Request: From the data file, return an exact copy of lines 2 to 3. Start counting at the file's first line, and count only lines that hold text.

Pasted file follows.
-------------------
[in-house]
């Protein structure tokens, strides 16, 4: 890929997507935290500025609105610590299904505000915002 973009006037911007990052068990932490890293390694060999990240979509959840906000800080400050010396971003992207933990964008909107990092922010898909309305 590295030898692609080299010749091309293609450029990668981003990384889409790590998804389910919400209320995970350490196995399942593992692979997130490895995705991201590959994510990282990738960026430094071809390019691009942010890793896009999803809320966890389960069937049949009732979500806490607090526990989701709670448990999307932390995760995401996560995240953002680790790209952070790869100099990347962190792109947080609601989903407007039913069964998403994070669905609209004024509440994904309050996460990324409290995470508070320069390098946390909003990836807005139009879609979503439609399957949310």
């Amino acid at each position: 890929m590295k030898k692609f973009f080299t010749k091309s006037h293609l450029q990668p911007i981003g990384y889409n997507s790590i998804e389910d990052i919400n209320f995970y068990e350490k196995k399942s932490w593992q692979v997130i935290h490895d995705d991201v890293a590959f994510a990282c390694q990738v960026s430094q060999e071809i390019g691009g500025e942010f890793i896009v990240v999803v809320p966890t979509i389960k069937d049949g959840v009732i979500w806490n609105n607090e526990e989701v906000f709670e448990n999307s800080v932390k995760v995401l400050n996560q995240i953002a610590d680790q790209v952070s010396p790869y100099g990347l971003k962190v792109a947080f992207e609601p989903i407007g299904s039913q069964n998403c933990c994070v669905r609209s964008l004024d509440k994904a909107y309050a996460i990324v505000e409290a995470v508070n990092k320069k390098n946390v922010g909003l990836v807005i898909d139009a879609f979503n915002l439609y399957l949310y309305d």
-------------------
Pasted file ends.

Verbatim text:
């Protein structure tokens, strides 16, 4: 890929997507935290500025609105610590299904505000915002 973009006037911007990052068990932490890293390694060999990240979509959840906000800080400050010396971003992207933990964008909107990092922010898909309305 590295030898692609080299010749091309293609450029990668981003990384889409790590998804389910919400209320995970350490196995399942593992692979997130490895995705991201590959994510990282990738960026430094071809390019691009942010890793896009999803809320966890389960069937049949009732979500806490607090526990989701709670448990999307932390995760995401996560995240953002680790790209952070790869100099990347962190792109947080609601989903407007039913069964998403994070669905609209004024509440994904309050996460990324409290995470508070320069390098946390909003990836807005139009879609979503439609399957949310």
């Amino acid at each position: 890929m590295k030898k692609f973009f080299t010749k091309s006037h293609l450029q990668p911007i981003g990384y889409n997507s790590i998804e389910d990052i919400n209320f995970y068990e350490k196995k399942s932490w593992q692979v997130i935290h490895d995705d991201v890293a590959f994510a990282c390694q990738v960026s430094q060999e071809i390019g691009g500025e942010f890793i896009v990240v999803v809320p966890t979509i389960k069937d049949g959840v009732i979500w806490n609105n607090e526990e989701v906000f709670e448990n999307s800080v932390k995760v995401l400050n996560q995240i953002a610590d680790q790209v952070s010396p790869y100099g990347l971003k962190v792109a947080f992207e609601p989903i407007g299904s039913q069964n998403c933990c994070v669905r609209s964008l004024d509440k994904a909107y309050a996460i990324v505000e409290a995470v508070n990092k320069k390098n946390v922010g909003l990836v807005i898909d139009a879609f979503n915002l439609y399957l949310y309305d």